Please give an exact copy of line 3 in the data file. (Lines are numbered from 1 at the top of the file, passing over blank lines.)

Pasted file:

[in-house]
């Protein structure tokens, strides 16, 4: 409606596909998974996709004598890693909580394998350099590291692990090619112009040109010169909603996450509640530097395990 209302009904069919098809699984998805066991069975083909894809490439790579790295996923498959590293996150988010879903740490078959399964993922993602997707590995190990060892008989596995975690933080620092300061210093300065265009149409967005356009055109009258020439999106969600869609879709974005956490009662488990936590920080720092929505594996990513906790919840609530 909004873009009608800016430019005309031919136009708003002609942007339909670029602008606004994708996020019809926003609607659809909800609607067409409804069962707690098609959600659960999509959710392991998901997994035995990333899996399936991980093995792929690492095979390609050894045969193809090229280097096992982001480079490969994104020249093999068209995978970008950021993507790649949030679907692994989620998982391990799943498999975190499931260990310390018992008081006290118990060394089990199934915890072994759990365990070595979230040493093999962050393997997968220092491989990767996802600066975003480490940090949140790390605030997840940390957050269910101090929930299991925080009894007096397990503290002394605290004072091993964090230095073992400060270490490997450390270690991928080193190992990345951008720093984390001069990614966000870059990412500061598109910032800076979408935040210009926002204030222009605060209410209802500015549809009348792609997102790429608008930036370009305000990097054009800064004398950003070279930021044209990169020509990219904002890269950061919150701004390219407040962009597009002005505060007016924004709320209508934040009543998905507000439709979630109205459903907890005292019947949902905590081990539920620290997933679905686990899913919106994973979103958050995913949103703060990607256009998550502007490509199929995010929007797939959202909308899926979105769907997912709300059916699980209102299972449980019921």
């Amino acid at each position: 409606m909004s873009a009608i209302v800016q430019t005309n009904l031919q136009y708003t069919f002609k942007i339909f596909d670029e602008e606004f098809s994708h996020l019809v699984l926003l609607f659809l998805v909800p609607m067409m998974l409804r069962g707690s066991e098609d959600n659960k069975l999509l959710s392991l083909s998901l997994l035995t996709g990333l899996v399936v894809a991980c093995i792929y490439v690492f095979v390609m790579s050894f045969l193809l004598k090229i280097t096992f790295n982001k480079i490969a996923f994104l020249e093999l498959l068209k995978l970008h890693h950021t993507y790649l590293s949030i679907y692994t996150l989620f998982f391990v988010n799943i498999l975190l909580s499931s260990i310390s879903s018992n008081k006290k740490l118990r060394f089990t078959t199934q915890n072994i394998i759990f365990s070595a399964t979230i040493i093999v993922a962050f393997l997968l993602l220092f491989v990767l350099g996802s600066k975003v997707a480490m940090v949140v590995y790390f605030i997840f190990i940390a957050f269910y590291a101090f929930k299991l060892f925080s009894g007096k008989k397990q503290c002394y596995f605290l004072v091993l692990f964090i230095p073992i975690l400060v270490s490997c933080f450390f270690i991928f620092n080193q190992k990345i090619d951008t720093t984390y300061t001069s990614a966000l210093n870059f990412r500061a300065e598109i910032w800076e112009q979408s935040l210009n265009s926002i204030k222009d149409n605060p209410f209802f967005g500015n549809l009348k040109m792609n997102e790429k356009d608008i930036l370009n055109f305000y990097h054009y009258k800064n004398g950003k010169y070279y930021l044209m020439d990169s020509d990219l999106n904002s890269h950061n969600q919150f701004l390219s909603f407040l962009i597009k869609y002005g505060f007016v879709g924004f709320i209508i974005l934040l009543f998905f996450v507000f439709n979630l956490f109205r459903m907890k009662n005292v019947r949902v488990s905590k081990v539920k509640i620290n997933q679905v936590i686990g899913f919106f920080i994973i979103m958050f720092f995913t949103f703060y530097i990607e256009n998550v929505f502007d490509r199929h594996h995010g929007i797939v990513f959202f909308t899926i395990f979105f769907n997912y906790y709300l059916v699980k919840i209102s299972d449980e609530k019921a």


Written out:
């Amino acid at each position: 409606m909004s873009a009608i209302v800016q430019t005309n009904l031919q136009y708003t069919f002609k942007i339909f596909d670029e602008e606004f098809s994708h996020l019809v699984l926003l609607f659809l998805v909800p609607m067409m998974l409804r069962g707690s066991e098609d959600n659960k069975l999509l959710s392991l083909s998901l997994l035995t996709g990333l899996v399936v894809a991980c093995i792929y490439v690492f095979v390609m790579s050894f045969l193809l004598k090229i280097t096992f790295n982001k480079i490969a996923f994104l020249e093999l498959l068209k995978l970008h890693h950021t993507y790649l590293s949030i679907y692994t996150l989620f998982f391990v988010n799943i498999l975190l909580s499931s260990i310390s879903s018992n008081k006290k740490l118990r060394f089990t078959t199934q915890n072994i394998i759990f365990s070595a399964t979230i040493i093999v993922a962050f393997l997968l993602l220092f491989v990767l350099g996802s600066k975003v997707a480490m940090v949140v590995y790390f605030i997840f190990i940390a957050f269910y590291a101090f929930k299991l060892f925080s009894g007096k008989k397990q503290c002394y596995f605290l004072v091993l692990f964090i230095p073992i975690l400060v270490s490997c933080f450390f270690i991928f620092n080193q190992k990345i090619d951008t720093t984390y300061t001069s990614a966000l210093n870059f990412r500061a300065e598109i910032w800076e112009q979408s935040l210009n265009s926002i204030k222009d149409n605060p209410f209802f967005g500015n549809l009348k040109m792609n997102e790429k356009d608008i930036l370009n055109f305000y990097h054009y009258k800064n004398g950003k010169y070279y930021l044209m020439d990169s020509d990219l999106n904002s890269h950061n969600q919150f701004l390219s909603f407040l962009i597009k869609y002005g505060f007016v879709g924004f709320i209508i974005l934040l009543f998905f996450v507000f439709n979630l956490f109205r459903m907890k009662n005292v019947r949902v488990s905590k081990v539920k509640i620290n997933q679905v936590i686990g899913f919106f920080i994973i979103m958050f720092f995913t949103f703060y530097i990607e256009n998550v929505f502007d490509r199929h594996h995010g929007i797939v990513f959202f909308t899926i395990f979105f769907n997912y906790y709300l059916v699980k919840i209102s299972d449980e609530k019921a």